Red Deer & District Community Foundation grants $167K to local women’s initiatives

Initiatives supporting women, girls, Two-Spirit and gender-diverse individuals will receive a combined… Continue reading

City of Red Deer says its roundabouts have sharply reduced the number of injury collisions at a pair of busy intersections. Alberta Transportation wants to incorporate five roundabouts into plans to twin Highway 11 from Sylvan Lake to Rocky Mountain House. Photo by PAUL COWLEY/Advocate staff
Highway 11 roundabouts will increase safety based on Red Deer’s experience

Injury collisions sharply reduced at roundabout intersections in city

As of Friday, Alberta has under 10,000 active COVID-19 cases. (Image courtesy CDC)
One new COVID-19 death in Red Deer, Alberta under 10,000 active cases

Alberta reported an additional 643 COVID-19 cases Friday. The province now has… Continue reading

About 110 students from Red Deer Catholic Regional Schools participated in March for Life rally in Edmonton May 9. (File photo by Advocate staff)
Red Deer high school has COVID-19 case

St. Joseph High School in Red Deer confirmed a positive COVID-19 case… Continue reading

Lacombe High School logo.
Two more COVID-19 cases at Lacombe Composite High School

Lacombe Composite High School confirmed two more positive COVID-19 cases at the… Continue reading

Former Alberta Premier Rachel Notley shakes hands with Joel Ward, former Red Deer College President and CEO, as Notley announces that the college is on the path to grant degrees. Red Deer-South MLA Jason Stephan says university status is not a necessary condition for offering degrees. (File photo by Advocate staff)
Future of Red Deer University increasingly uncertain

MLA’s college update says RDC more like SAIT and NAIT than a university

Quebec Premier Francois Legault pauses as he speaks during a news conference on the COVID-19 pandemic, Thursday, Jan. 21, 2021 at the legislature in Quebec City. THE CANADIAN PRESS/Jacques Boissinot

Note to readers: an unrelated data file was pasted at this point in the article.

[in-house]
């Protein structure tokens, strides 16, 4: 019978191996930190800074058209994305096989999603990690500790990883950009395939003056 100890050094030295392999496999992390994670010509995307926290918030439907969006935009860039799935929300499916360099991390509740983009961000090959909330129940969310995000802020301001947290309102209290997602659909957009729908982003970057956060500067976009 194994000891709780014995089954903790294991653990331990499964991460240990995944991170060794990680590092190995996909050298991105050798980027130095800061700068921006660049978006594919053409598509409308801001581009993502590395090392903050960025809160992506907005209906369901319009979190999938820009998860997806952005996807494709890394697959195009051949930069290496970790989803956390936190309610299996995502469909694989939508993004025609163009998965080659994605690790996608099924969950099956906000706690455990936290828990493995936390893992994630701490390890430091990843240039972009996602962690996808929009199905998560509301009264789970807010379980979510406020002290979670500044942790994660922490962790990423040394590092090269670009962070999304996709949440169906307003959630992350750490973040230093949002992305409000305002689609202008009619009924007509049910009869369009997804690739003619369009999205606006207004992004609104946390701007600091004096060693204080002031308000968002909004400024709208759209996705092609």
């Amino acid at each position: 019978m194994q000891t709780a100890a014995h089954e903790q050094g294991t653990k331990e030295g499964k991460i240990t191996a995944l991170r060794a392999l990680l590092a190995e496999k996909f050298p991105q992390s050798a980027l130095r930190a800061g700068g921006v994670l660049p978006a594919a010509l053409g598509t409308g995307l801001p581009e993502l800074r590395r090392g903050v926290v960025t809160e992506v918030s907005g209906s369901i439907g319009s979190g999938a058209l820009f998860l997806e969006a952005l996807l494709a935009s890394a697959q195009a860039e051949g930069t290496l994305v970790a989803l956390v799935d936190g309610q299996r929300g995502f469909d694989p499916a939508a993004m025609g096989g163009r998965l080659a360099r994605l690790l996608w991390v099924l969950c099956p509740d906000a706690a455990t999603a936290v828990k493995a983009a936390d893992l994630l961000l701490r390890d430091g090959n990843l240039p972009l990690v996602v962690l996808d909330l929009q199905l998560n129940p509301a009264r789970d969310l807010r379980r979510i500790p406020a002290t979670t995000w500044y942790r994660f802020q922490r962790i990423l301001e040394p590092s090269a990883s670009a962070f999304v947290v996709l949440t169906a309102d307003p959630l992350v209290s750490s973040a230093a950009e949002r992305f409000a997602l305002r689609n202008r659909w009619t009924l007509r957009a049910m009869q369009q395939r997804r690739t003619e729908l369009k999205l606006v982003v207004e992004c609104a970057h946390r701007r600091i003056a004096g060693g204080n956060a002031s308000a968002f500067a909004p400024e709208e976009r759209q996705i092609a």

Non-essential travel ban would violate Constitution but courts might allow it: expert

MONTREAL — Fear that Quebecers will catch a new variant of COVID-19… Continue reading

A woman walks outside the Roberta Place Long Term Care home in Barrie, Ont. on Monday, January 18, 2021. The devastating toll of COVID-19 on long-term care residents in Canada has underscored the need for increased public funding for home care, advocates say. THE CANADIAN PRESS/Frank Gunn
COVID-19 deaths in long-term care reveal need for home supports: advocates

VANCOUVER — The devastating toll of COVID-19 on long-term care residents in… Continue reading

A Chinese flag is illuminated by sunshine in the Hall of Honour on Parliament Hill in Ottawa, Thursday, September 22, 2016. China is threatening retaliation against Canada after Prime Minister Justin Trudeau condemned a new security law giving Beijing more control over Hong Kong.. THE CANADIAN PRESS/Adrian Wyld
Diplomats contact Canadian held for over 2 years in China

BEIJING — Canadian officials have met online with former diplomat Michael Kovrig,… Continue reading

Marc Gold (centre) stands with senators André Pratte (left) and Peter Harder before being sworn in during a ceremony in the Senate on Parliament Hill, Thursday, Dec. 1, 2016 in Ottawa. THE CANADIAN PRESS/Justin Tang
Senator urges study of vexing barriers to using secret information in court cases

OTTAWA — A Senate committee should examine the hurdles that make it… Continue reading

In this file photo, a lotto Max ticket is shown in Toronto on Monday Feb. 26, 2018. (By THE CANADIAN PRESS)
Winnipeg ticket holder wins Friday night’s $60 million Lotto Max jackpot

TORONTO — A ticket holder from Winnipeg won Friday night’s whopping $60… Continue reading

A readers suggests using a hairdryer to open a tight jar lid. (Photo by The Associated Press)
Hints from Heloise: The handy hairdryer hint

Dear Heloise: Whenever you have trouble opening a tight jar lid, set… Continue reading

Professional-quality tools don’t just last longer, they’re also more comfortable and better balanced. This drill and impact driver are perfectly balanced on the triggers, which is ideal. (Photo by Steve Maxwell)
Houseworks: In praise of professional-grade tools

When I was 10 years old, my dad began renovating our kitchen,… Continue reading

There are two confirmed COVID-19 cases at Red Deer College. Photo by Mamta Lulla/Advocate staff
Central Albertans were promised a university

Central Albertans were promised a university

Most Read